ASUS Zenfone AR Review: A Glimpse of the Future


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The Zenfone AR was one of two devices announced by ASUS at CES 2017, and featured at Computex 2017. It packs one of the most powerful chips to date, with the rest of the specsheet boasting impressive numbers. But that’s not the end of the story, as it’s also the world’s first device that is Tango-enabled and Daydream-ready at the same time, which means it’s powerful enough to run AR content, and is also compatible with Google’s VR Headset.
zenfonear retail2With AR being touted as one of the next big things in the tech world, this phone currently stands in the future-proof segment, at least judging by how the technology has evolved. So does it live up to all the hype? Or is it just another phone with a feature that looks promising, but will never take off? Let’s find out in this review.

Design and Build Quality

The design of the Zenfone AR reminds me of the classic Zenfone 6, especially when looking at the top section with that ASUS logo.

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It uses the same key layout from the likes of the Zenfone 3 Ultra, which involves two capacitive buttons on the left and right, with a more emphasized power button in the middle, which in this case also serves as a fingerprint scanner. It does feel a bit plasticky though.

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You’ll find the power button and volume rocker on the right, and these too, feel very plasticky and wobbly. The SIM Card slot is on the opposite side, and uses a hybrid SIM tray, which is again, a big why for me. Triple slot trays should be a standard now.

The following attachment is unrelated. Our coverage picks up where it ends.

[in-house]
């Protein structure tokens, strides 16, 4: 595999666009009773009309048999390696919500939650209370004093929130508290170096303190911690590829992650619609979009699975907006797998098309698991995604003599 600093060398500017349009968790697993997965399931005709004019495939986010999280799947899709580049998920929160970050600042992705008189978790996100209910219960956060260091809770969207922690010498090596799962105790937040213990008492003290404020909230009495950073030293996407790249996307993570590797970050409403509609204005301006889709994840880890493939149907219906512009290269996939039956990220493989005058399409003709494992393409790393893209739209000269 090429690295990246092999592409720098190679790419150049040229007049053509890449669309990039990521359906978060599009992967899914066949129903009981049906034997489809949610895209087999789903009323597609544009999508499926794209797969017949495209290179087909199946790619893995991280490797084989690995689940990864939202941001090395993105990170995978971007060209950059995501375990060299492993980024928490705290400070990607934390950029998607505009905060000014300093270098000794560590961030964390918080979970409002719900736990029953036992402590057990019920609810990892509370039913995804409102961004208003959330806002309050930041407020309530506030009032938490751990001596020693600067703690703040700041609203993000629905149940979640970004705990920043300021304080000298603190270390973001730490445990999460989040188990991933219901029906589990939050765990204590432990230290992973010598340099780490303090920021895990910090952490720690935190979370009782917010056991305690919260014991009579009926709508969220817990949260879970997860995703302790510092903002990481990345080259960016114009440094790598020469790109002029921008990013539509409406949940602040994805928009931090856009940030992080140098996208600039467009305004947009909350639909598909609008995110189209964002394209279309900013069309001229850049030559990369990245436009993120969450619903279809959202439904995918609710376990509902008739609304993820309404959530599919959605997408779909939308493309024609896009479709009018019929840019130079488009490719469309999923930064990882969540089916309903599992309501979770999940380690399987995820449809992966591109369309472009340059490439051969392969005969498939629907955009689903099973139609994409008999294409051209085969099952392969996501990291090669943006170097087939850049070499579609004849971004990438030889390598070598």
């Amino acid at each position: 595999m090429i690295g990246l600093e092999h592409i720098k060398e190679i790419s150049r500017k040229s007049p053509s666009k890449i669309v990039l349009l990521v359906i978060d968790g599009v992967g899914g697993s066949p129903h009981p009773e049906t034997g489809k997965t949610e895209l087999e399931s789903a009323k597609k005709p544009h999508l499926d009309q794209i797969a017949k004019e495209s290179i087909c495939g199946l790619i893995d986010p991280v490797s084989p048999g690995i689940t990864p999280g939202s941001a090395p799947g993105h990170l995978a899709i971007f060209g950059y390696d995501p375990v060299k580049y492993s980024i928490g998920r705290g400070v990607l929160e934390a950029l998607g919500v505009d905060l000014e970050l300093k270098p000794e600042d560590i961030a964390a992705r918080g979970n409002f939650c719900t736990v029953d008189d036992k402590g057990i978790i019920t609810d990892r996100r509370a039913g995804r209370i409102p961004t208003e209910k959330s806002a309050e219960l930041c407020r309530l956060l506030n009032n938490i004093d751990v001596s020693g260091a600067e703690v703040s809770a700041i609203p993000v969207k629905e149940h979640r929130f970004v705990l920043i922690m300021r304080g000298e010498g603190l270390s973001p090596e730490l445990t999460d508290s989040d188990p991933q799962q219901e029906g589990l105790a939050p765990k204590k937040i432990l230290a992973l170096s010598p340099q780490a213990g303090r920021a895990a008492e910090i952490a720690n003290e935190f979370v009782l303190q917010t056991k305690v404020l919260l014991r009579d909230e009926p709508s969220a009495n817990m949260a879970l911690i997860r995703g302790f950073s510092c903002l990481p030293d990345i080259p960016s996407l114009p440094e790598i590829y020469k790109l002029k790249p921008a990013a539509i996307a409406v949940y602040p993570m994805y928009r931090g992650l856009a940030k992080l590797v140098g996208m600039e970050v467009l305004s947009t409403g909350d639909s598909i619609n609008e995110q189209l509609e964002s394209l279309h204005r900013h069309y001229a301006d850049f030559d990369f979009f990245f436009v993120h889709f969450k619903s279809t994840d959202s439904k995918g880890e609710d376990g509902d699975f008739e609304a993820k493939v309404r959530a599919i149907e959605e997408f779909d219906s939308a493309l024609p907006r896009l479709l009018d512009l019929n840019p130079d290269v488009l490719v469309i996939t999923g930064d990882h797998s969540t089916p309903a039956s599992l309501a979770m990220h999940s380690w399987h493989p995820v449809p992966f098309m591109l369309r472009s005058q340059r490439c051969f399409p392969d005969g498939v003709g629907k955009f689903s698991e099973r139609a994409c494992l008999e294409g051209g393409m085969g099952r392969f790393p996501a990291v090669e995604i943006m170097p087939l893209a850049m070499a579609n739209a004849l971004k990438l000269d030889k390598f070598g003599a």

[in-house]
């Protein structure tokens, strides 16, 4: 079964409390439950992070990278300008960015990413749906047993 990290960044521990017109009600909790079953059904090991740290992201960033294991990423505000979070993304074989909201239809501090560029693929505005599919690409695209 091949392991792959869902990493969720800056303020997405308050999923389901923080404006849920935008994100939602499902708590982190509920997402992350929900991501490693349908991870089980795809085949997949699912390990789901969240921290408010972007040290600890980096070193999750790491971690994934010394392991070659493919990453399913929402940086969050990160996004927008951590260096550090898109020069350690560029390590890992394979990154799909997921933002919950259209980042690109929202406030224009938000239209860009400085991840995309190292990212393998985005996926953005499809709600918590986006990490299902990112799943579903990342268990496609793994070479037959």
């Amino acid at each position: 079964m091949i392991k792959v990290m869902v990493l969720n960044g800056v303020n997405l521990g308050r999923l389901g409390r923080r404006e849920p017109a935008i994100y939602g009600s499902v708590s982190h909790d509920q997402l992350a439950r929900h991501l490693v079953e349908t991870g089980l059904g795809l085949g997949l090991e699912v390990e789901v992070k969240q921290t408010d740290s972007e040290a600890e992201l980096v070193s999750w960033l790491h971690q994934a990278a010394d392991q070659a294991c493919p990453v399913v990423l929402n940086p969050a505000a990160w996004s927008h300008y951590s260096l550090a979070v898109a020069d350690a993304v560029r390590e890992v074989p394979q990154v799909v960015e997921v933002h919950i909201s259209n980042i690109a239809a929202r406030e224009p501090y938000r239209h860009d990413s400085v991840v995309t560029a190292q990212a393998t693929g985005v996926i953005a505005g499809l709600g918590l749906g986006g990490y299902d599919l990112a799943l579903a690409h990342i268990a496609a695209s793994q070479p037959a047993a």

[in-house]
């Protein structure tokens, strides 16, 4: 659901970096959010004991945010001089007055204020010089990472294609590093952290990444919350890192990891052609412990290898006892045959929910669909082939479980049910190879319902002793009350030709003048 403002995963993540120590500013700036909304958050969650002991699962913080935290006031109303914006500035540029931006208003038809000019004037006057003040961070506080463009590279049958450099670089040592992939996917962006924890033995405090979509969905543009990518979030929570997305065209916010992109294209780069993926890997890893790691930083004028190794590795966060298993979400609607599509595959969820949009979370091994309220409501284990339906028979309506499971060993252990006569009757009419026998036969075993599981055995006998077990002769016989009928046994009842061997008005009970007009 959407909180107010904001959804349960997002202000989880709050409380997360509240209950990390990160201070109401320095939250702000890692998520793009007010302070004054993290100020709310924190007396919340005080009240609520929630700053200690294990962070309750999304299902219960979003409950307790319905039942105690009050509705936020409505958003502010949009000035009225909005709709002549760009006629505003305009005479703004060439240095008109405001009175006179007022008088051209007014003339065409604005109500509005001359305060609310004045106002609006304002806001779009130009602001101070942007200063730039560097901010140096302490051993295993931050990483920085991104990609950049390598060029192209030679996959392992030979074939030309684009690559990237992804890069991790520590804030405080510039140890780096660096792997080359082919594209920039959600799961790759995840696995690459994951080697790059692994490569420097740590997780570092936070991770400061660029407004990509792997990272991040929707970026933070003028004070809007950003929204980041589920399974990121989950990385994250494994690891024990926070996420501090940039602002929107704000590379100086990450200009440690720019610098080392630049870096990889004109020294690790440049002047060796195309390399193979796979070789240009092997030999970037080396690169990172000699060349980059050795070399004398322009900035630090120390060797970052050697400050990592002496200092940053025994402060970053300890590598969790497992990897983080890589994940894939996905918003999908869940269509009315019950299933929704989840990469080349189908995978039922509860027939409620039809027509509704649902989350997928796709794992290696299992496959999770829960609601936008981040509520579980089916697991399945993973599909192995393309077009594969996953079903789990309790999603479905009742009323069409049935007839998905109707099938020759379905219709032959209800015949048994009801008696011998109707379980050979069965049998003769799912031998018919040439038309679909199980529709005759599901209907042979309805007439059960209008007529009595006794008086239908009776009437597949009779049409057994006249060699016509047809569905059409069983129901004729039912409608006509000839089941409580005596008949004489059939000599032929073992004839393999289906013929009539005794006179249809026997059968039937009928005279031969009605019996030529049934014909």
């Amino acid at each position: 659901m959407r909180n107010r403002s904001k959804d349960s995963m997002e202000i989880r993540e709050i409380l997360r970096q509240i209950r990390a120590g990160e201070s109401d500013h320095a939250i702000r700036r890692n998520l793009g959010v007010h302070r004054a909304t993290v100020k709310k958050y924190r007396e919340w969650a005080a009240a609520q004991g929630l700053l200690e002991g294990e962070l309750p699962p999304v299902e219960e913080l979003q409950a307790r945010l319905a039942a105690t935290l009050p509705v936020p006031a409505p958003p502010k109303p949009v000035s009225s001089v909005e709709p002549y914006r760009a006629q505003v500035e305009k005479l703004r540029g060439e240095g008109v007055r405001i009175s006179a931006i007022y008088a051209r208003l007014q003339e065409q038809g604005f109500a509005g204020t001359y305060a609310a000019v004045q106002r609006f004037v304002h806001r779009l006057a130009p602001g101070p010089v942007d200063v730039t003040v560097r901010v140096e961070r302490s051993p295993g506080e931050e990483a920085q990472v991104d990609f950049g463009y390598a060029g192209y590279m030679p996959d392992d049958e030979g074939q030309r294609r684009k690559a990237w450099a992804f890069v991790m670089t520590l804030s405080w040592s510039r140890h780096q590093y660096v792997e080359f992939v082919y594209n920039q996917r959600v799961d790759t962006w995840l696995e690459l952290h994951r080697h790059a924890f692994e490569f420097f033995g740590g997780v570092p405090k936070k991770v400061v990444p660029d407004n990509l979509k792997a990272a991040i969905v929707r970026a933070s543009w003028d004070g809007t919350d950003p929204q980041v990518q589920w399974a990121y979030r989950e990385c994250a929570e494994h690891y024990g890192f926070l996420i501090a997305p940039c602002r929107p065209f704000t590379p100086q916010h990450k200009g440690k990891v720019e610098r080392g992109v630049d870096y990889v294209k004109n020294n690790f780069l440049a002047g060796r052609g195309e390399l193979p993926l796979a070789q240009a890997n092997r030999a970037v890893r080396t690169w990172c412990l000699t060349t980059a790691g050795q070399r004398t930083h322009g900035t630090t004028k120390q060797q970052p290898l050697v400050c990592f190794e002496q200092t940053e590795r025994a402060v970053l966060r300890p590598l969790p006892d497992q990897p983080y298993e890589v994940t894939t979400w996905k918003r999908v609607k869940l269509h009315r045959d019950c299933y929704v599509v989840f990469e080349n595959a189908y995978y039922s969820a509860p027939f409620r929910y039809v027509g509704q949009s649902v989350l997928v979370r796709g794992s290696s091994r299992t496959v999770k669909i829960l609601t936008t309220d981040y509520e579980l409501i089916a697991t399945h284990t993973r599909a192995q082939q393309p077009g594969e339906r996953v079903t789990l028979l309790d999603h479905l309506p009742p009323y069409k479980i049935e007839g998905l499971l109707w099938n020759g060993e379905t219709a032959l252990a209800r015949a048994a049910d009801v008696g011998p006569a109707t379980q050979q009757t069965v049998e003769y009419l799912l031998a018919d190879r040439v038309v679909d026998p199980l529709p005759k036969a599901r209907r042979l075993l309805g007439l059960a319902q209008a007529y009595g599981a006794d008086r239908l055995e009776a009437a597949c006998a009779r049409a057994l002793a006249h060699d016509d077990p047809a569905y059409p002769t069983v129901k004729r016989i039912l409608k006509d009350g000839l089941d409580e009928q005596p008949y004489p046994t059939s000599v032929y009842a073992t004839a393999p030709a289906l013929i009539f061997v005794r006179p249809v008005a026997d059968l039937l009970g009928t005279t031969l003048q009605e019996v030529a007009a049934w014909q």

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The most special part of this phone is probably it’s back. The leathery surface makes it easier to hold the phone with one hand, despite having a 5.7-inch display. And then of course, there’s the tri camera module, which is composed of the main point and shoot camera, and two more dedicated cameras for depth perception and motion tracking. Seriously, this part is just beautiful to look at, especially when you imagine the sophisticated technology in it, and how it was precisely crafted.

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At the bottom is a USB Type-C Port, along with the 3.5mm headphone jack, and microphone.


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The Quad HD display in the Zenfone AR is probably one of the most vibrant ones i’ve seen, coming from a Zenfone 3. The colors look great, the text is as sharp as it can be, and motion looks super smooth and fluid. It’s also very bright, and content is perfectly visible even in direct sunlight.